Boehringer Ingelheim announced that the Committee for Medicinal Products for Human Use (CHMP) of the European Medicines Agency (EMA) has adopted a positive opinion recommending granting marketing authorisation for nintedanib for the treatment of systemic sclerosis-associated interstitial lung disease (SSc-ILD) in adults.1 In September, the U.S. Food and Drug Administration (FDA) approved nintedanib as the first and only medicine to slow the rate of decline in pulmonary function in adults living with SSc-ILD. Regulatory approvals for the treatment of patients living with SSc-ILD have also been granted in other countries including Canada, Japan and Brazil.
Systemic sclerosis (SSc), also known as scleroderma, is a disfiguring, disabling and potentially fatal rare autoimmune disease.3,4,5 It causes scarring (fibrosis) of various organs, including the lungs, heart, digestive tract and kidneys and can have life-threatening complications. When SSc affects the lungs, it can cause interstitial lung disease (ILD), known as SSc-ILD.2,6 ILD is the leading cause of mortality in SSc, accounting for almost 35% of SSc-related deaths.7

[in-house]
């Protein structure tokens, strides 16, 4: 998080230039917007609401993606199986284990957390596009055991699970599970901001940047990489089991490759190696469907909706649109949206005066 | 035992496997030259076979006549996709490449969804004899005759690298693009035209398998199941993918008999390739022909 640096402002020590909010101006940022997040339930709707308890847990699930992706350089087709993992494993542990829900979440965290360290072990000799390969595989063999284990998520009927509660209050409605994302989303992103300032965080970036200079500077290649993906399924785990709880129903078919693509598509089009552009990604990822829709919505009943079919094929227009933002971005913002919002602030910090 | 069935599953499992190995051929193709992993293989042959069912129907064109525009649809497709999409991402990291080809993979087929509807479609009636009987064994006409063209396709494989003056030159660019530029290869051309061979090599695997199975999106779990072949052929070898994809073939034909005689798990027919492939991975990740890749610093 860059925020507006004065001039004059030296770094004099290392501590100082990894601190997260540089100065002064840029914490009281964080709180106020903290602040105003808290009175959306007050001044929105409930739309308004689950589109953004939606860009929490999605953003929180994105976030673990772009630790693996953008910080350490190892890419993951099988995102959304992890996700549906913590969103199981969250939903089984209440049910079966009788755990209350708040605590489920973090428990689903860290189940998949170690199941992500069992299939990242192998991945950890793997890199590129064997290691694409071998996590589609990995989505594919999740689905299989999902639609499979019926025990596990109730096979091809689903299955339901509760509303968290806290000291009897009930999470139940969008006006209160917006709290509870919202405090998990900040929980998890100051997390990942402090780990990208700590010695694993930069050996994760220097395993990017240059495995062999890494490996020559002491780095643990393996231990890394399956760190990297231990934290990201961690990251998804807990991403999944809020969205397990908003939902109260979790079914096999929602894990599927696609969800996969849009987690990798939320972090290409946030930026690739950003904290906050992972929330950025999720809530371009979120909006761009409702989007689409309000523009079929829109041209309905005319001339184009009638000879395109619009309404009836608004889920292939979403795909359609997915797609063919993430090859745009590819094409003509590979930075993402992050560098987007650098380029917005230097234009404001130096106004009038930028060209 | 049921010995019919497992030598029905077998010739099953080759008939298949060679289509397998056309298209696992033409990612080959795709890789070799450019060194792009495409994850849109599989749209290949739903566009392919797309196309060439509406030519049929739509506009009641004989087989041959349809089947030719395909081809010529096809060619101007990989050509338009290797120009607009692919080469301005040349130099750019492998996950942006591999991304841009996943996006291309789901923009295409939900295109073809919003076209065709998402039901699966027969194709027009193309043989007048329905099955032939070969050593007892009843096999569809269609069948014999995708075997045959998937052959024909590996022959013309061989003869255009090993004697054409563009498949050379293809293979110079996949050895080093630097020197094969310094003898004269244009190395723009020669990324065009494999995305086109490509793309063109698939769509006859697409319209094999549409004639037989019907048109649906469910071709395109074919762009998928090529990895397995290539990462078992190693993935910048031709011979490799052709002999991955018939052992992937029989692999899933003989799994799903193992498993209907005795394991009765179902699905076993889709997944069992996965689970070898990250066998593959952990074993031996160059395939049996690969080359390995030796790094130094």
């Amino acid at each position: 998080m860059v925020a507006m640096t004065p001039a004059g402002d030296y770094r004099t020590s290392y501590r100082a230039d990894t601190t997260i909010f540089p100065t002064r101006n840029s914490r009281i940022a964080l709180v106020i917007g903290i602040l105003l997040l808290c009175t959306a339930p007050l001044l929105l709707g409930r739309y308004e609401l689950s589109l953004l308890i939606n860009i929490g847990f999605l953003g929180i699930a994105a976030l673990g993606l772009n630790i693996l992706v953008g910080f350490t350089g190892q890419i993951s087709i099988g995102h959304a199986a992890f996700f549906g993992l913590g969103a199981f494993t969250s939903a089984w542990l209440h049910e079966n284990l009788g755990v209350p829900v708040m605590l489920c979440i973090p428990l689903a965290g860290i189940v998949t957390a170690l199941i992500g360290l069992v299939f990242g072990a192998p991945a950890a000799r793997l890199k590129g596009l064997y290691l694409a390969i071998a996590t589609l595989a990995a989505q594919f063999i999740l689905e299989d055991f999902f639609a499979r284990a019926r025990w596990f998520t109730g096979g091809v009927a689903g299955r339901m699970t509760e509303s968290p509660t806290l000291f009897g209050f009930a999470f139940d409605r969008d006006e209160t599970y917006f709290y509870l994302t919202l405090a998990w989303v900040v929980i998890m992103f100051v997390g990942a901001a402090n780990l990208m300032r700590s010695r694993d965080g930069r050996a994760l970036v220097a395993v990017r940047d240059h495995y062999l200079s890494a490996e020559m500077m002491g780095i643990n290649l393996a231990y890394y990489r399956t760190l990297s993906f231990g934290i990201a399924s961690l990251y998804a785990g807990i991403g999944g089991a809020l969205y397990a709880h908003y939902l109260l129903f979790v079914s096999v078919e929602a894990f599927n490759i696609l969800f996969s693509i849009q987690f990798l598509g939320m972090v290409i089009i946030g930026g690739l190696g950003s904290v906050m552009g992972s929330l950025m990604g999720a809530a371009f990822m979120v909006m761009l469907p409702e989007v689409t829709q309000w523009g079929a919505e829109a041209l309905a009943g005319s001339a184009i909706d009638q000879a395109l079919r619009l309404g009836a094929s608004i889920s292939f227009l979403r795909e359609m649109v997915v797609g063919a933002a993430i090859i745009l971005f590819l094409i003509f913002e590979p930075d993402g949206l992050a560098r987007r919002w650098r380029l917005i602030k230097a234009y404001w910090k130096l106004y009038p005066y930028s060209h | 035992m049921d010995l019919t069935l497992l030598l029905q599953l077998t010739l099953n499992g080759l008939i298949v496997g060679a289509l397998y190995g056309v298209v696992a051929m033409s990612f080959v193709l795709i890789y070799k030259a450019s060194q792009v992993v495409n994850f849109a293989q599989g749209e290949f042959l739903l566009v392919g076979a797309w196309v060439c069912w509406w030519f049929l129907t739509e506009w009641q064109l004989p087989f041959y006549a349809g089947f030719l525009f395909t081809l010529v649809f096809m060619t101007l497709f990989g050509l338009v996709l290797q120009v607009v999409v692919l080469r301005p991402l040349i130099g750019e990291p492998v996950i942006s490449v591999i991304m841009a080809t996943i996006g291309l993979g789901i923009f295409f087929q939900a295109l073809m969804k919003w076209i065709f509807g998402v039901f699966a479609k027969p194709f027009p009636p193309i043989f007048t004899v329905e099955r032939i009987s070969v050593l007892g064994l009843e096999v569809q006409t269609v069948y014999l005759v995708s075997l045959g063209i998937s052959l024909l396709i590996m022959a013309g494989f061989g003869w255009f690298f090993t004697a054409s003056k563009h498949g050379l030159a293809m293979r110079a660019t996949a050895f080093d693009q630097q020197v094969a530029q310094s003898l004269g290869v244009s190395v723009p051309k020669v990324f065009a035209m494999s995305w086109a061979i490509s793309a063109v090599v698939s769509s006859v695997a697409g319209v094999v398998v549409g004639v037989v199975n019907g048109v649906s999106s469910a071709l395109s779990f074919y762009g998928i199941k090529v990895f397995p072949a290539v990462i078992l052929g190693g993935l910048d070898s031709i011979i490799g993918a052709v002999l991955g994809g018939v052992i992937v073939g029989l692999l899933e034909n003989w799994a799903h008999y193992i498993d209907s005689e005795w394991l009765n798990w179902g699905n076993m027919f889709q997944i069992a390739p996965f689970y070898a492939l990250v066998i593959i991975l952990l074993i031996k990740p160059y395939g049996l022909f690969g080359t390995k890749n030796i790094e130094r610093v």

“SSc-ILD is a life-changing disease. Once fibrosis of the lungs occurs it cannot be reversed, and this can have a devastating impact on a patient’s life and daily activities” said Peter Fang, Senior Vice President and Head of Therapeutic Area Inflammation at Boehringer Ingelheim. “Striving to improve the lives of people living with pulmonary fibrosis, we are pleased with the Committee’s positive opinion, which represents an important step forward in helping to slow down the progression of this rare and life-changing disease.”
The positive opinion was based on the results of the SENSCIS trial, a phase III, double-blind, placebo-controlled trial conducted to investigate the efficacy and safety of nintedanib in patients with ILD-associated systemic sclerosis (SSc-ILD).2 The primary endpoint was the annual rate of decline in Forced Vital Capacity (FVC) assessed over a 52-week period. Patients remained on the study treatment for at least 52 weeks of treatment or for a maximum of 100 weeks of treatment. Results showed nintedanib slowed the loss of pulmonary function by 44% (41mL/year) relative to placebo, as measured in FVC over 52 weeks.2 The adverse-event profile of nintedanib was similar to that observed in patients with idiopathic pulmonary fibrosis, with the most common adverse event being diarrhoea.2